representation on the ISB Council.
    * There is no formal student association and no elected student
    leadership within the ISB. Perhaps individuals elected as doctoral
    students could continue to serve a 2 year term even if they graduate.
    * The ISB does not offer recommendations for course content or textbooks.
    * The ISB does not provide a summary of biomechanics graduate programs.
    * There are no travel grants for student members .
    * There are not enough awards for quality student presentations.
    * There are no sessions exclusively devoted to student presentations
    at the ISB Congress (although not all students would like this
    * There is no regular student section and there are only occasional
    student contributions in the Newsletter.
    * There is no formal "Electronic Mentoring" system in place (although
    BIOMCH-L certainly serves this purpose).
    * We do not have a formal recruitment drive among our members where
    we encourage each advisor to enroll his or her advisees as student member
    of the Society.
    * There is no formal network of opportunities for international
    research experiences for students and post-docs. This could be an
    excellent place to look for summer internships.
    * We do not have "Meet the Professor" sections at our Congresses as
    some other organizations do.

    Obviously, one of the problems with an international society is
    that attending society meetings is usually beyond the budget of most
    students except when the meeting happens to be on the doorstep. The
    contrariant might suggest that we cannot expect students to join a society
    whose meeting's they can rarely attend. Perhaps the national biomechanics
    organizations are better placed to enhance the quality of a student's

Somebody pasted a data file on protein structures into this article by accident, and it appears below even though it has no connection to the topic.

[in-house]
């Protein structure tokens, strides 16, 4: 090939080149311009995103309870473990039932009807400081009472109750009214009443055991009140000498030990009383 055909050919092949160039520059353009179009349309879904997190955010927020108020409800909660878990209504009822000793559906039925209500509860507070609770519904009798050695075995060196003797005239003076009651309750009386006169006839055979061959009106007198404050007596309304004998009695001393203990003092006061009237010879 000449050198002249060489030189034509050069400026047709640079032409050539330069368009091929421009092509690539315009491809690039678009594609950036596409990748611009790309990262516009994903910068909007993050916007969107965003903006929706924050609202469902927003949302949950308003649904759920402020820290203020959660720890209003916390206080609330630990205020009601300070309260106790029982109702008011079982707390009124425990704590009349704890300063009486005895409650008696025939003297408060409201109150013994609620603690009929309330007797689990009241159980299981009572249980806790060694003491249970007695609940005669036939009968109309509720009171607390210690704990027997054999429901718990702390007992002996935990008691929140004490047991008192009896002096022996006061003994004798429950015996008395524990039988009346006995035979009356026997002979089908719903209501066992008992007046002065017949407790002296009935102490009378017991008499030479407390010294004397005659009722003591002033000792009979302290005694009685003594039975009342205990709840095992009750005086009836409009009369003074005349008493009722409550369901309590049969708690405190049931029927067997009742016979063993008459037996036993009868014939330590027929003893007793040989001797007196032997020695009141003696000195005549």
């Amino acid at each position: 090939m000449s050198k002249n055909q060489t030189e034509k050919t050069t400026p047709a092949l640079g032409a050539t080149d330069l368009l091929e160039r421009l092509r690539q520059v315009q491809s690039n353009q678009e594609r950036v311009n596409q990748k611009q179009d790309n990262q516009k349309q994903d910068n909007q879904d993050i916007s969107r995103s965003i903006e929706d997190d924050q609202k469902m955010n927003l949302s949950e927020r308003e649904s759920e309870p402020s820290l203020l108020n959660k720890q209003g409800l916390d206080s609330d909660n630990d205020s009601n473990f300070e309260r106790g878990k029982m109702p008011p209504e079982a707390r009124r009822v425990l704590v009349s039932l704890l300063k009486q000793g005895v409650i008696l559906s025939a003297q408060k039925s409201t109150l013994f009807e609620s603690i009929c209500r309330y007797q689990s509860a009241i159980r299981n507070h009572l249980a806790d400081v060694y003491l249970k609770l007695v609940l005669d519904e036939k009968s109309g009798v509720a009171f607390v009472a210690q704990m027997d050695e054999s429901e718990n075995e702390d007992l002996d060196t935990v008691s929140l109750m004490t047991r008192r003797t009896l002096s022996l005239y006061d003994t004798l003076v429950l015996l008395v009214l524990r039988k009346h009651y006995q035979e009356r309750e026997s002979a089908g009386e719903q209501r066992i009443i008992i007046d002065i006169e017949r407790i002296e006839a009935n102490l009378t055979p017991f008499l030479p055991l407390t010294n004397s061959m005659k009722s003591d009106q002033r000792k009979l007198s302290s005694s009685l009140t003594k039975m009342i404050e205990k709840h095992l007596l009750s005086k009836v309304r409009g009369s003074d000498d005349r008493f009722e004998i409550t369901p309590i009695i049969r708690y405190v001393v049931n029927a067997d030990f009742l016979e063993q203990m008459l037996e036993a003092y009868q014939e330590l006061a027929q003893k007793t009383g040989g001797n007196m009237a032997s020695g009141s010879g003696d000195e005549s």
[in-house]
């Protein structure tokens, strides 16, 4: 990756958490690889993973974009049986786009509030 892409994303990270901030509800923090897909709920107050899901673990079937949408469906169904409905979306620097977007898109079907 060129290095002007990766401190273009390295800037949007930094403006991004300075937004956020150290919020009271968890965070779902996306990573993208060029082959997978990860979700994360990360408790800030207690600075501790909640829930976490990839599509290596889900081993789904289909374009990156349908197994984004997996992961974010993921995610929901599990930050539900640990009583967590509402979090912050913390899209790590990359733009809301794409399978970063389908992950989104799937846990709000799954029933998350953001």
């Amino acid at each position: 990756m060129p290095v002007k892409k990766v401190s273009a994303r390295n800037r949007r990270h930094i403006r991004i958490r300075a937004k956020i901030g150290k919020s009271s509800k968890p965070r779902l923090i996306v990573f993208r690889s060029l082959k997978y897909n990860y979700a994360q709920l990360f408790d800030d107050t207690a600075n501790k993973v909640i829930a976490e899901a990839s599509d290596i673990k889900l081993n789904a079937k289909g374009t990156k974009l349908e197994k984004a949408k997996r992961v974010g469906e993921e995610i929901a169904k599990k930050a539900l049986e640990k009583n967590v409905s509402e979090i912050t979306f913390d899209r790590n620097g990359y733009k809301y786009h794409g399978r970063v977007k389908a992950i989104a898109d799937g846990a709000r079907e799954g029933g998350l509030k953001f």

professional life. Perhaps is it is the duty of Council and senior members
    to provide as many services as possible for students even though they might
    not join the Society until they graduate. I disagree with this point of
    view and believe that for $US 18 per year, a student will find that the
    feeling of belonging to an international professional organization that is
    working in their best interests is much preferable to simply taking the
    benefits and being on the outside. And, of course, "electronic traveling"
    is cost free and there are many things we are doing on our Web site (and
    more we could be doing could!) to enhance learning and to make students
    feel an integral part of the international biomechanics community as early
    as possible in their careers.

    I would very much appreciate your suggestions on the above ideas
    and on other ways in which we can increase the usefulness of the ISB to
    students. We have a large network of members in many parts of the world
    and this has to be an attractive asset which can be used for the benefit of
    students. Surely we can double the number of student members over the next
    two years and provide the Society with a firm foundation for future growth.
    I can certainly promise to devote some of my efforts as immediate
    past-President towards such an initiative but your guidance and support
    will make the growth more likely to happen. Input from students and recent
    graduates would be most appreciated!


    Peter R. Cavanagh
    International Society of Biomechanics